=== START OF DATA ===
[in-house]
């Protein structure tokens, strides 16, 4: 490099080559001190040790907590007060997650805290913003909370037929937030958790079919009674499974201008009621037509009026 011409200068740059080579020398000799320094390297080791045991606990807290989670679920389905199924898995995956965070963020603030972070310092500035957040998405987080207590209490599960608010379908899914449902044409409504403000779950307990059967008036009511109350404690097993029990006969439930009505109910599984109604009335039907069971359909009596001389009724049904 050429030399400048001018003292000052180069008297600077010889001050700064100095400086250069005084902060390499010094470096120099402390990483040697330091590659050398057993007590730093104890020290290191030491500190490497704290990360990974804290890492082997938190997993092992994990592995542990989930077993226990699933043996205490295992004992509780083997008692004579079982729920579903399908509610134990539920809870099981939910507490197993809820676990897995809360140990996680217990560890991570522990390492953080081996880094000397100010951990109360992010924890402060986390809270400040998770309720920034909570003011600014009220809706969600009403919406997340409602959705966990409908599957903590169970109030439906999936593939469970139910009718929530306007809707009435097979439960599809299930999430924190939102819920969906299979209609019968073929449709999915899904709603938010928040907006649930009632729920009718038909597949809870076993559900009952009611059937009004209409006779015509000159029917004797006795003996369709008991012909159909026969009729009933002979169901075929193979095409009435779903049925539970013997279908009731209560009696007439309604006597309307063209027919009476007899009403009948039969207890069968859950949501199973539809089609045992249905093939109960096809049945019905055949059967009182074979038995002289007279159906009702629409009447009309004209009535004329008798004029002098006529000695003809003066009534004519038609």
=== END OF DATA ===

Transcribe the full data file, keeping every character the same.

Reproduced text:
[in-house]
């Protein structure tokens, strides 16, 4: 490099080559001190040790907590007060997650805290913003909370037929937030958790079919009674499974201008009621037509009026 011409200068740059080579020398000799320094390297080791045991606990807290989670679920389905199924898995995956965070963020603030972070310092500035957040998405987080207590209490599960608010379908899914449902044409409504403000779950307990059967008036009511109350404690097993029990006969439930009505109910599984109604009335039907069971359909009596001389009724049904 050429030399400048001018003292000052180069008297600077010889001050700064100095400086250069005084902060390499010094470096120099402390990483040697330091590659050398057993007590730093104890020290290191030491500190490497704290990360990974804290890492082997938190997993092992994990592995542990989930077993226990699933043996205490295992004992509780083997008692004579079982729920579903399908509610134990539920809870099981939910507490197993809820676990897995809360140990996680217990560890991570522990390492953080081996880094000397100010951990109360992010924890402060986390809270400040998770309720920034909570003011600014009220809706969600009403919406997340409602959705966990409908599957903590169970109030439906999936593939469970139910009718929530306007809707009435097979439960599809299930999430924190939102819920969906299979209609019968073929449709999915899904709603938010928040907006649930009632729920009718038909597949809870076993559900009952009611059937009004209409006779015509000159029917004797006795003996369709008991012909159909026969009729009933002979169901075929193979095409009435779903049925539970013997279908009731209560009696007439309604006597309307063209027919009476007899009403009948039969207890069968859950949501199973539809089609045992249905093939109960096809049945019905055949059967009182074979038995002289007279159906009702629409009447009309004209009535004329008798004029002098006529000695003809003066009534004519038609």